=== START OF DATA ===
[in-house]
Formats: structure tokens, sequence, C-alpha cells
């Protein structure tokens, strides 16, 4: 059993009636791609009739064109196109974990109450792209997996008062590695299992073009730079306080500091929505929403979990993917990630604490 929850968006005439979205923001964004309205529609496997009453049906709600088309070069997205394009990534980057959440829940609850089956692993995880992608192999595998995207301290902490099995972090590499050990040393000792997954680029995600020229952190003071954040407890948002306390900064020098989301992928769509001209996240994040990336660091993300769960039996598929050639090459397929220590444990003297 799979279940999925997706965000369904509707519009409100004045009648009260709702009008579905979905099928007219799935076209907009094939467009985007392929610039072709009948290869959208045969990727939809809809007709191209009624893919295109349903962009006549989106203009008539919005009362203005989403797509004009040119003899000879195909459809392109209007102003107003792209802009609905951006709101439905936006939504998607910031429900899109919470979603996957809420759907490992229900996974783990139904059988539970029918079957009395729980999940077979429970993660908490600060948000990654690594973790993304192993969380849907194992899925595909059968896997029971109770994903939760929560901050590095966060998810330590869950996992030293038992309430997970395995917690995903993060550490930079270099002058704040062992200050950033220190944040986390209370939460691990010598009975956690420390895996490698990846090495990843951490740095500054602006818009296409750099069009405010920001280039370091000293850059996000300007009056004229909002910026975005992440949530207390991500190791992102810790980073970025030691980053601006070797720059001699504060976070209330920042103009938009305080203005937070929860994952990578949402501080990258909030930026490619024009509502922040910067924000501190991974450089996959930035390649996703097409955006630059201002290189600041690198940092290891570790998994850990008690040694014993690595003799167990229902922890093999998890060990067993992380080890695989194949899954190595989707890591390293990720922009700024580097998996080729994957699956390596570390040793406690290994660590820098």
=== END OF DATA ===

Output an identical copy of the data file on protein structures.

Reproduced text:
[in-house]
Formats: structure tokens, sequence, C-alpha cells
């Protein structure tokens, strides 16, 4: 059993009636791609009739064109196109974990109450792209997996008062590695299992073009730079306080500091929505929403979990993917990630604490 929850968006005439979205923001964004309205529609496997009453049906709600088309070069997205394009990534980057959440829940609850089956692993995880992608192999595998995207301290902490099995972090590499050990040393000792997954680029995600020229952190003071954040407890948002306390900064020098989301992928769509001209996240994040990336660091993300769960039996598929050639090459397929220590444990003297 799979279940999925997706965000369904509707519009409100004045009648009260709702009008579905979905099928007219799935076209907009094939467009985007392929610039072709009948290869959208045969990727939809809809007709191209009624893919295109349903962009006549989106203009008539919005009362203005989403797509004009040119003899000879195909459809392109209007102003107003792209802009609905951006709101439905936006939504998607910031429900899109919470979603996957809420759907490992229900996974783990139904059988539970029918079957009395729980999940077979429970993660908490600060948000990654690594973790993304192993969380849907194992899925595909059968896997029971109770994903939760929560901050590095966060998810330590869950996992030293038992309430997970395995917690995903993060550490930079270099002058704040062992200050950033220190944040986390209370939460691990010598009975956690420390895996490698990846090495990843951490740095500054602006818009296409750099069009405010920001280039370091000293850059996000300007009056004229909002910026975005992440949530207390991500190791992102810790980073970025030691980053601006070797720059001699504060976070209330920042103009938009305080203005937070929860994952990578949402501080990258909030930026490619024009509502922040910067924000501190991974450089996959930035390649996703097409955006630059201002290189600041690198940092290891570790998994850990008690040694014993690595003799167990229902922890093999998890060990067993992380080890695989194949899954190595989707890591390293990720922009700024580097998996080729994957699956390596570390040793406690290994660590820098």